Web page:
Probably there were other passages written at that time showing the drift of thought. But when, some thirty odd years afterwards, I asked E. A. B——— if he could let me have my letters to him, he replied that they had been burnt up at the time of his marriage, when he destroyed all useless papers.
The practice of making pencil portraits, commenced at Powick, was continued after my return home, when sundry relatives and friends sat to me. One of the first results was the sketch of my grandmother, given in the first division—“Family-Antecedents.” There was soon executed, too, a portrait of Lott, promptly laid hands on by his sister; and there were others of two of my father’s particular friends.
In so far as literal representation went, these were not amiss; but they were all bad considered artistically. Some men there are who at once perceive those traits which give the distinctive character to a face or other object. My father had a considerable amount of the faculty thus shown; but I inherited none of it. A tolerably exact perception, joined with a fair amount of manual dexterity, enabled me to render with some truth each particular line and shade which I saw, but did not enable me to seize, in the midst of the complex impression, the proportional importance of its components. It is the ability to do this which constitutes the power of representation when it rises to what we call genius.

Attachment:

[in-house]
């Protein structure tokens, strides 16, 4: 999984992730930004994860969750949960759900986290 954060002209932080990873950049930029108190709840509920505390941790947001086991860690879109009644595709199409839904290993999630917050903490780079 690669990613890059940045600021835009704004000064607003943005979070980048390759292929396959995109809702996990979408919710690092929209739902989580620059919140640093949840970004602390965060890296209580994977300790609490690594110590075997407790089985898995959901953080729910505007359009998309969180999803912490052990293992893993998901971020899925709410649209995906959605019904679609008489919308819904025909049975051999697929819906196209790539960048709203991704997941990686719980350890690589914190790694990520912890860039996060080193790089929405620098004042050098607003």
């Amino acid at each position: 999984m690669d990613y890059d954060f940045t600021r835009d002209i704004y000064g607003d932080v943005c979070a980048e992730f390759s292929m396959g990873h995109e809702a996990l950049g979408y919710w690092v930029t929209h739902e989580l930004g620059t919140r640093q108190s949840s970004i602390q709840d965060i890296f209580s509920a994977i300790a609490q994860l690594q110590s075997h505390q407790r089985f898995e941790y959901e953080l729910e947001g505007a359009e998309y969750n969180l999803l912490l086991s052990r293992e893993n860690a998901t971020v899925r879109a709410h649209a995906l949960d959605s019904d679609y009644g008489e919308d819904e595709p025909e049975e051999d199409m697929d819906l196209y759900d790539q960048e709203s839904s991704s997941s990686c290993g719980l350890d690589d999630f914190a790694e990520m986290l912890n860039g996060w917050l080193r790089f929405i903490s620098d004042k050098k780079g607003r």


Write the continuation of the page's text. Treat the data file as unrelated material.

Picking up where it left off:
With this making of pencil portraits there was presently joined the copying of life-sized heads taken from the antique, and afterwards the drawing of ideal heads. Some of these survive. They possess very little merit. There is in them no vigour of imagination—no individuality of expression; nothing beyond meaningless good looks.
Soon after, if not at the same time, came drawing of other kinds—landscape sketches, not from nature but from fancy, and practices in the drawing of foliage. These displayed just the same lack of that artistic power which is born, not made.